Government gives £4m to tackle local pothole problem
Roads in North Somerset and Bath & North East Somerset are set to benefit from an additional £3.4million investment in 2019 to tackle potholes.
The allocation of the additional funding from the Department for Transport was announced in the controversial autumn budget. The Chancellor of the Exchequer Phillip Hammond announced he was allocating £420m to tackle the pothole epidemic in the country £20 million more than was being allocated to schools to buy “the little extras they need”. The allocation of such a substantial sum to road maintenance, surpassing the extra investments in counter-terrorism policing (£160 million), schools (£400 million) and mental health support for military veterans (£10million) has led to critics dubbing the Chancellor Pothole Phil.
Following the announcement that an extra £420million would be added to the existing national pothole fund of almost £300million it was revealed that the South West would be receiving £71.9 million of the investment into repairs. £1,671,000 of that sum has been allocated to Bath & North East Somerset, whilst North Somerset is set to receive £1,779,000 and Somerset Authority which includes the Mendip district is to receive one of the biggest amounts of £9,980,000 to spend across its five non-unitary districts.
Roads Minister Jesse Noman who revealed how the government pothole fund would be allocated said:
“Potholes are a huge problem for all road users, and too often we see issues occurring at the same place time after time.
“That is why the Government is investing more in improving our roads than at any time before – £15 billion between 2015 and 2020 and a further £28.8 billion to 2025. Plus an immediate extra £420 million for potholes and local road maintenance just this year.”
The announcement was welcomed by the local councils who have been facing funding shortages for many of their services. North Somerset Council’s deputy leader Cllr Elfan Ap Rees, whose portfolio includes highways and transport says the £1.8m allocation is more than double the amount the council received last year.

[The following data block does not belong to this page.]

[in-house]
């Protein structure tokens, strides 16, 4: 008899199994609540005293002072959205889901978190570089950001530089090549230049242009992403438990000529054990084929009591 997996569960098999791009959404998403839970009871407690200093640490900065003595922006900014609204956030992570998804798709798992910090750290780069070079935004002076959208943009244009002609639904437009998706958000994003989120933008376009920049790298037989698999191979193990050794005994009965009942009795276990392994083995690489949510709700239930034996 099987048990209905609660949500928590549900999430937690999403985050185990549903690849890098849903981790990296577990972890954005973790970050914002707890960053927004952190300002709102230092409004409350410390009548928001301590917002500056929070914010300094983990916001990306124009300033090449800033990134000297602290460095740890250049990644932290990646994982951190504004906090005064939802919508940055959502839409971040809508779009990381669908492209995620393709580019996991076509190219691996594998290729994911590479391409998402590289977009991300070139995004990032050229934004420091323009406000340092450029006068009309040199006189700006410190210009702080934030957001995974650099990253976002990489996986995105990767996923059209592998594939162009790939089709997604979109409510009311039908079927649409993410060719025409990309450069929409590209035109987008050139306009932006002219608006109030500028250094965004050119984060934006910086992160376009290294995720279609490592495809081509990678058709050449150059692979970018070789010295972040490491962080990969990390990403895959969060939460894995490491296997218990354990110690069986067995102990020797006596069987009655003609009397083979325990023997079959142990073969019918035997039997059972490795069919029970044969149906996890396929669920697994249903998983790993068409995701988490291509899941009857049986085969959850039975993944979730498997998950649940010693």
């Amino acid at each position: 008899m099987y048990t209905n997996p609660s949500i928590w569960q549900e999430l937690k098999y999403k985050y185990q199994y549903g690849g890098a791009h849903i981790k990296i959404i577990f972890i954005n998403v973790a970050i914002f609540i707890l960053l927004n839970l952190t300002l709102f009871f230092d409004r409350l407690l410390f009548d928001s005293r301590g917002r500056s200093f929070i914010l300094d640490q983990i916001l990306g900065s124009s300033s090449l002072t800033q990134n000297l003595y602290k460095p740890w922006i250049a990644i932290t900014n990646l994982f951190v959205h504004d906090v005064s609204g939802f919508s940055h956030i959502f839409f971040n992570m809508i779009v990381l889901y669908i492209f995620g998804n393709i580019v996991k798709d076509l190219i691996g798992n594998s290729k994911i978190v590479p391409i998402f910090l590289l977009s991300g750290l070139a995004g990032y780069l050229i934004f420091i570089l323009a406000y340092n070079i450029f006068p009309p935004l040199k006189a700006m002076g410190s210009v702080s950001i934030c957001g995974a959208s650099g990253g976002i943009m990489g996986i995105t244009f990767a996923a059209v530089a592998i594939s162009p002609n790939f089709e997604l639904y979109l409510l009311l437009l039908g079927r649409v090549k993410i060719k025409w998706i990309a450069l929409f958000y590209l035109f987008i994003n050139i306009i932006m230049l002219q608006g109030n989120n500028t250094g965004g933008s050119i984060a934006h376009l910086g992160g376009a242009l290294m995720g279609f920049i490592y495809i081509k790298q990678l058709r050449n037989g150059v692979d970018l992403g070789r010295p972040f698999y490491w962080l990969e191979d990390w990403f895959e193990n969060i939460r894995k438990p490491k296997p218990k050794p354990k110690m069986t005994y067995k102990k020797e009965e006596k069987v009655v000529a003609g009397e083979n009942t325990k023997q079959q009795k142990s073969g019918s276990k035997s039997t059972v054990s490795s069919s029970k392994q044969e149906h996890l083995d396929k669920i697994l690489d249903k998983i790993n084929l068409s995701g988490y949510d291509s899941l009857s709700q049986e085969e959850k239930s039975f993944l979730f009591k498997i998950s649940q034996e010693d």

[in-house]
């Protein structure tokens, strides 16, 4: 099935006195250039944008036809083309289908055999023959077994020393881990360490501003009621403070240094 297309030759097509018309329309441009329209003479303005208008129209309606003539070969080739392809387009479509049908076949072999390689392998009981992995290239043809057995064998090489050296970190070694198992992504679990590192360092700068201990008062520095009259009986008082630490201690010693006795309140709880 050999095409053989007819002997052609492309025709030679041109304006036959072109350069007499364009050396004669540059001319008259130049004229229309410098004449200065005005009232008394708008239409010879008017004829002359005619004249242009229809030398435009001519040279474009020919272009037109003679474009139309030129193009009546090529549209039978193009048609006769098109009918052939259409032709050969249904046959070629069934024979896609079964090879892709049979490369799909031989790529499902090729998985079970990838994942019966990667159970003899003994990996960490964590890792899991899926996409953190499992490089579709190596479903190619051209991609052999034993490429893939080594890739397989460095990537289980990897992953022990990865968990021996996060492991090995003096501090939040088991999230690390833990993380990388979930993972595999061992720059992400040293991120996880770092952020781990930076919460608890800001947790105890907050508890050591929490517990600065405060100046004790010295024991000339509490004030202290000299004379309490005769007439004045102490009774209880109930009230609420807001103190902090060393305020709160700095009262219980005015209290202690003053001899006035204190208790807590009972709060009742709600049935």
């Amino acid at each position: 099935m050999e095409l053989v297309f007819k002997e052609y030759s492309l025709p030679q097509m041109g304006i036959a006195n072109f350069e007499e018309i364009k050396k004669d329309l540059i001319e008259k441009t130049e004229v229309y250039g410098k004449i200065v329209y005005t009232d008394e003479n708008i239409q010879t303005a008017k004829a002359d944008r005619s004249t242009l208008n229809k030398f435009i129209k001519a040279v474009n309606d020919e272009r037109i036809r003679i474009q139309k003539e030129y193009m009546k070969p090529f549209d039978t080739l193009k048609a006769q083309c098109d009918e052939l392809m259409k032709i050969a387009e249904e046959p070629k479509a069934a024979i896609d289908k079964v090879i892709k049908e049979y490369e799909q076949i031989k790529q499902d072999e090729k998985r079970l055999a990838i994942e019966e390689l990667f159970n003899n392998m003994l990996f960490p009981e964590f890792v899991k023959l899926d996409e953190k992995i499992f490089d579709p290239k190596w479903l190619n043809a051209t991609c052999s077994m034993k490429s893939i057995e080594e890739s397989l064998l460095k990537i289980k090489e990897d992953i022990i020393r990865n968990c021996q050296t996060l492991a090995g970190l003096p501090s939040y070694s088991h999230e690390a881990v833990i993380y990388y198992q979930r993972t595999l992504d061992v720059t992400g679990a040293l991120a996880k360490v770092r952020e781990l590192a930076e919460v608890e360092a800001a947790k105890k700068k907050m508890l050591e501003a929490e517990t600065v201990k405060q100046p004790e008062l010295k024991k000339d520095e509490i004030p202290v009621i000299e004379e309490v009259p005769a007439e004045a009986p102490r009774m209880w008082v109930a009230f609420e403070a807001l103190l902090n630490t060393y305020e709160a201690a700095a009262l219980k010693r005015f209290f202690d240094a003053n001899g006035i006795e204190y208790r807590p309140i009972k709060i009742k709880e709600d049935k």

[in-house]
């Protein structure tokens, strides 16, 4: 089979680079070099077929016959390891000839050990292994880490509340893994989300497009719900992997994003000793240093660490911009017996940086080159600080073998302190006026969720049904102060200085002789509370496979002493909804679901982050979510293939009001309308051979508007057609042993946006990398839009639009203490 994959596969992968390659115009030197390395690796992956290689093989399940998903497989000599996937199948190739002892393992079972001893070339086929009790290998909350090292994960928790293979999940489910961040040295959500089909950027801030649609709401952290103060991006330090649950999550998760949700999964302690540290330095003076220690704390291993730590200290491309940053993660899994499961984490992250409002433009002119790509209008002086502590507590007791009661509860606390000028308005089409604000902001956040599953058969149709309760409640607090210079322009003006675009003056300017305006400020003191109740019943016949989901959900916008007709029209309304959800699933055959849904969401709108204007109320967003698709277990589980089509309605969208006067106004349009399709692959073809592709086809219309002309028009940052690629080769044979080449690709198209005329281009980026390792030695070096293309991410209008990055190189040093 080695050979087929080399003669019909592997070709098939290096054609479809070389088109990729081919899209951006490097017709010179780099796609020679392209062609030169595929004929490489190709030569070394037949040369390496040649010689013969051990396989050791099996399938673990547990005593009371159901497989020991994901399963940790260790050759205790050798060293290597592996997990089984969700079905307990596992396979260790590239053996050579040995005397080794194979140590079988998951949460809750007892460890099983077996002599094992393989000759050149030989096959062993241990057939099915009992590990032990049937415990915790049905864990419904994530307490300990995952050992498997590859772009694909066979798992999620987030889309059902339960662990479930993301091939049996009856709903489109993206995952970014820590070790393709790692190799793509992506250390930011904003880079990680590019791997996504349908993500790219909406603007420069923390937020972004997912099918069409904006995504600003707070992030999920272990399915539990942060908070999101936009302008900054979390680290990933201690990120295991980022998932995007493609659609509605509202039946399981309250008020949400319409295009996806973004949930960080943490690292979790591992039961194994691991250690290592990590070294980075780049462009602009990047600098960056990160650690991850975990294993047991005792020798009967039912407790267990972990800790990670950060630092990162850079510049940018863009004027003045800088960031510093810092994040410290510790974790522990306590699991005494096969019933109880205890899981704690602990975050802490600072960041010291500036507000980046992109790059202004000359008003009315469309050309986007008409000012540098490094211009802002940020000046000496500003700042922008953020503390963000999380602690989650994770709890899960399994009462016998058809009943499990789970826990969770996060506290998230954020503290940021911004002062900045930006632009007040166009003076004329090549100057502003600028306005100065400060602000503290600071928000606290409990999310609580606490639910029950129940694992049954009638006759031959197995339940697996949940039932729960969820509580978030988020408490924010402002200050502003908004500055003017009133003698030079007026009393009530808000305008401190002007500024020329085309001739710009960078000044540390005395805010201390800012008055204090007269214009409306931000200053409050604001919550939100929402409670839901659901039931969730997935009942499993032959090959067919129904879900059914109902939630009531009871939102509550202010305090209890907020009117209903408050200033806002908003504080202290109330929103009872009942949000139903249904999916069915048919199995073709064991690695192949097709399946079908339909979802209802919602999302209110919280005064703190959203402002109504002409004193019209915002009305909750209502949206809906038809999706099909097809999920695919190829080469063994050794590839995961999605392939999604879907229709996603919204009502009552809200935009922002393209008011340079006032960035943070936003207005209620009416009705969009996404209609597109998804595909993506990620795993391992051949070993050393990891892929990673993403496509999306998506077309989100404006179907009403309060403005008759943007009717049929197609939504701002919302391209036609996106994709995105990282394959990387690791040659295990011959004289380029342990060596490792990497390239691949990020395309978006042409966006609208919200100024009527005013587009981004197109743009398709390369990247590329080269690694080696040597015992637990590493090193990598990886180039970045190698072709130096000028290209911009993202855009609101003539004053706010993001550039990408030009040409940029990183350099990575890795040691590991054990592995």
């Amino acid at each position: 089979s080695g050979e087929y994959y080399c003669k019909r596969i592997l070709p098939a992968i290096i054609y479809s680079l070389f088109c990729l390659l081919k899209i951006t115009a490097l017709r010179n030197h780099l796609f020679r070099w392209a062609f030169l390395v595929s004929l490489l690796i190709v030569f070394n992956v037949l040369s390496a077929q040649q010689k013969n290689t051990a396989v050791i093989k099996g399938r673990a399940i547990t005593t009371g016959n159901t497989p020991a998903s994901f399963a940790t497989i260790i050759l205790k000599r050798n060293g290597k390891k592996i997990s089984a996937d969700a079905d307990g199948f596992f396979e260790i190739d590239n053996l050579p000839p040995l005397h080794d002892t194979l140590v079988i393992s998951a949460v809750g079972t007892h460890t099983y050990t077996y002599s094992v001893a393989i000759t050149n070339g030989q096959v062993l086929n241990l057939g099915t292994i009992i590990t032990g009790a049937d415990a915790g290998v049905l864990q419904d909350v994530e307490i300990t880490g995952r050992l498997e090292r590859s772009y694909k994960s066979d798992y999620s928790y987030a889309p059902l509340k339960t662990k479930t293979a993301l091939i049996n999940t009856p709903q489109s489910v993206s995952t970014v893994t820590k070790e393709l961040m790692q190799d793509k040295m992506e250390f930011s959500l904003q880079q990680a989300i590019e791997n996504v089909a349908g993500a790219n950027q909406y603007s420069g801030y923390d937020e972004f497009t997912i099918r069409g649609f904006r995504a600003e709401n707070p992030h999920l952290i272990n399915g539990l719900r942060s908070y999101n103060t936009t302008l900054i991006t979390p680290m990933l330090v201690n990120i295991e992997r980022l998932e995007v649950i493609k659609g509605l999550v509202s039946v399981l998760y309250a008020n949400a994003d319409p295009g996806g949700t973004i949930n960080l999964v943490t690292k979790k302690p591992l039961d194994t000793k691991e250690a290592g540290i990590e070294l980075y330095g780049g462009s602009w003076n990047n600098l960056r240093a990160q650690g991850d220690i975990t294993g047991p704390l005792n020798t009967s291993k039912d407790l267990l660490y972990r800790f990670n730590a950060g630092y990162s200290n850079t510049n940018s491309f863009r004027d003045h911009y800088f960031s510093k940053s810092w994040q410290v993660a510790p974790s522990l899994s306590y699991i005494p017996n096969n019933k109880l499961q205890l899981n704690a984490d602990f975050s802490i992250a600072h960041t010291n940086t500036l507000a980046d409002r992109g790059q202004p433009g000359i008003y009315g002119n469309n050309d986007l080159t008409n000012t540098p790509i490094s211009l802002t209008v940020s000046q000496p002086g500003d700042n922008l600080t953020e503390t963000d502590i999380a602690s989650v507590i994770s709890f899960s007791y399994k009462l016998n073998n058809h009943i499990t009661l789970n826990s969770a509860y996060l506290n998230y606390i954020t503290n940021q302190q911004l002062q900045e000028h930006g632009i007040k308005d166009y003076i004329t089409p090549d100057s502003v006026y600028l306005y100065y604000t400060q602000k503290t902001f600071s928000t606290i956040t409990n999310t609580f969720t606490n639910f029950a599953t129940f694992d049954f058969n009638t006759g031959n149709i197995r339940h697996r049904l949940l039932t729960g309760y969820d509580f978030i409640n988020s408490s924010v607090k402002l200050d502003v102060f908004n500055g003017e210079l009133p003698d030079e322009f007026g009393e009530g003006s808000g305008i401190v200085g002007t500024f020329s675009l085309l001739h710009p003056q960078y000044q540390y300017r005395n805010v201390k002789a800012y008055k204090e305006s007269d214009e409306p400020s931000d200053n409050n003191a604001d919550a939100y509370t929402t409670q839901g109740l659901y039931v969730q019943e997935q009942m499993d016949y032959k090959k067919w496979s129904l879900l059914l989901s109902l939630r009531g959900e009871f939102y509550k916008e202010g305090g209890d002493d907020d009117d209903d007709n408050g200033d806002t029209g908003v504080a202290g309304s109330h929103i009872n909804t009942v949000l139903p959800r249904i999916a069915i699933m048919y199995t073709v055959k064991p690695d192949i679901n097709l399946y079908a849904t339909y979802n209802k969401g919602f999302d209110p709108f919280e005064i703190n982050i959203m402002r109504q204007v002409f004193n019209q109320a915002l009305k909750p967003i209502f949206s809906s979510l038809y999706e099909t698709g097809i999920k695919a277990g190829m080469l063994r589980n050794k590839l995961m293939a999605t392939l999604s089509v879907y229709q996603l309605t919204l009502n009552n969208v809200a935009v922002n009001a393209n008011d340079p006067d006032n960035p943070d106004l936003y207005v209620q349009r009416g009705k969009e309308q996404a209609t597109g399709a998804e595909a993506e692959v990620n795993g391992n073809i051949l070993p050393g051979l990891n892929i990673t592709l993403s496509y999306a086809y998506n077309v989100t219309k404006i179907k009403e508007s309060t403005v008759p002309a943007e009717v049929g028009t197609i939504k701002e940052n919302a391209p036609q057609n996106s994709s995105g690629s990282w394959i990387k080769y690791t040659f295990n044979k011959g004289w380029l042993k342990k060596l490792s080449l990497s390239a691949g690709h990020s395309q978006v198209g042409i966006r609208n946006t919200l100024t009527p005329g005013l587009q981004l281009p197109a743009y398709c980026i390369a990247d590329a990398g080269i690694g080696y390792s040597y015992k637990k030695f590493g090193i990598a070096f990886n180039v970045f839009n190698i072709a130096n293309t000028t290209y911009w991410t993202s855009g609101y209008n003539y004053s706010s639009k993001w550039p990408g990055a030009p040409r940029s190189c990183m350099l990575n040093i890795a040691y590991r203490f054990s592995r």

“This is recognition by the government of the challenges that councils are facing in maintaining their highways networks,” said Cllr Ap Rees
The money has been allocated by government using the highways maintenance funding formula and Cllr Ap Rees added: “We will now sit down with officers to look at our highways programme to see where this money can be best spent to continue our investment programme in our roads.”
The results from a roads condition survey released by the Department for Transport earlier this year found that North Somerset had some of the best-condition roads in the UK. The council has adopted a ‘whole-life’ proactive approach to roads to make sure that, wherever possible, preventative work is carried out to extend the life of road surfaces before more costly repairs are needed. The council also carries out high quality, urgent repairs on potholes across the area, operating on a’‘fix it once, fix it well’ basis.
Whilst Cllr AP Rees has welcomed the increase in funding, according to reports in the Weston Mercury and North Somerset Times he has also conceded that the council ‘could do with more’ to tackle the problem. A statement echoed nationally by pothole experts.
As early as March, Rick Green, the Asphalt Industry Alliance chairman said a local authority survey indicated “more than £8bn would be needed to carry out a one-time catch up to bring local roads in England up to scratch.”
Whilst the RAC claimed that the number of drivers breaking down after hitting potholes had reached a three-year high.
In May 2014 the Gazette reported on the number of potholes peppering the roads in B&NES. With it being revealed that the council had to repair more than 2,000 potholes in the space of four months, from November 2013- February 2014. Whilst last year a Freedom of Information request by the Bath Chronicle revealed that in the past five years there had been 551 pothole-related compensation claims made to the council due to the poor road surfaces in the region. 225 of these claims were successful in receiving compensation. Now with this additional funding it is hoped the number of claims will reduce.